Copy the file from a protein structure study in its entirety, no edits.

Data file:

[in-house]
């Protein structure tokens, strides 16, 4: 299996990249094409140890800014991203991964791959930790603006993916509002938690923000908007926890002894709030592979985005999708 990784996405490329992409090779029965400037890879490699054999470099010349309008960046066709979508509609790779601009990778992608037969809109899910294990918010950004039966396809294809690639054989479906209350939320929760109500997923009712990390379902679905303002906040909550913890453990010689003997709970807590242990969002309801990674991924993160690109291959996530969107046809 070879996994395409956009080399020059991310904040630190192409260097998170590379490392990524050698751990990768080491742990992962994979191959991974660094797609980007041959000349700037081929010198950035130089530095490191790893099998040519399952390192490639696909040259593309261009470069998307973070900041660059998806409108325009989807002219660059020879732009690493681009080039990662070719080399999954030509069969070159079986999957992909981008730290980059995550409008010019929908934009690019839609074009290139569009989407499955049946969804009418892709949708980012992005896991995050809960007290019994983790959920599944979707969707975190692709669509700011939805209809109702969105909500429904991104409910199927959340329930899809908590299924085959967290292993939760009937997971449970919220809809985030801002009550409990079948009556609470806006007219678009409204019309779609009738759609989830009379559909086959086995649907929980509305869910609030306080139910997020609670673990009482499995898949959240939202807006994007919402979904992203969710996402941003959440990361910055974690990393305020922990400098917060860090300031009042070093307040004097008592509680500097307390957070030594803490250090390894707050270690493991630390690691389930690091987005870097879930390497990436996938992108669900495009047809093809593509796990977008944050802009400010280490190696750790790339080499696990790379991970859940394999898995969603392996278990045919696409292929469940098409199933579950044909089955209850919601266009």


[in-house]
């Protein structure tokens, strides 16, 4: 299996990249094409140890800014991203991964791959930790603006993916509002938690923000908007926890002894709030592979985005999708 990784996405490329992409090779029965400037890879490699054999470099010349309008960046066709979508509609790779601009990778992608037969809109899910294990918010950004039966396809294809690639054989479906209350939320929760109500997923009712990390379902679905303002906040909550913890453990010689003997709970807590242990969002309801990674991924993160690109291959996530969107046809 070879996994395409956009080399020059991310904040630190192409260097998170590379490392990524050698751990990768080491742990992962994979191959991974660094797609980007041959000349700037081929010198950035130089530095490191790893099998040519399952390192490639696909040259593309261009470069998307973070900041660059998806409108325009989807002219660059020879732009690493681009080039990662070719080399999954030509069969070159079986999957992909981008730290980059995550409008010019929908934009690019839609074009290139569009989407499955049946969804009418892709949708980012992005896991995050809960007290019994983790959920599944979707969707975190692709669509700011939805209809109702969105909500429904991104409910199927959340329930899809908590299924085959967290292993939760009937997971449970919220809809985030801002009550409990079948009556609470806006007219678009409204019309779609009738759609989830009379559909086959086995649907929980509305869910609030306080139910997020609670673990009482499995898949959240939202807006994007919402979904992203969710996402941003959440990361910055974690990393305020922990400098917060860090300031009042070093307040004097008592509680500097307390957070030594803490250090390894707050270690493991630390690691389930690091987005870097879930390497990436996938992108669900495009047809093809593509796990977008944050802009400010280490190696750790790339080499696990790379991970859940394999898995969603392996278990045919696409292929469940098409199933579950044909089955209850919601266009």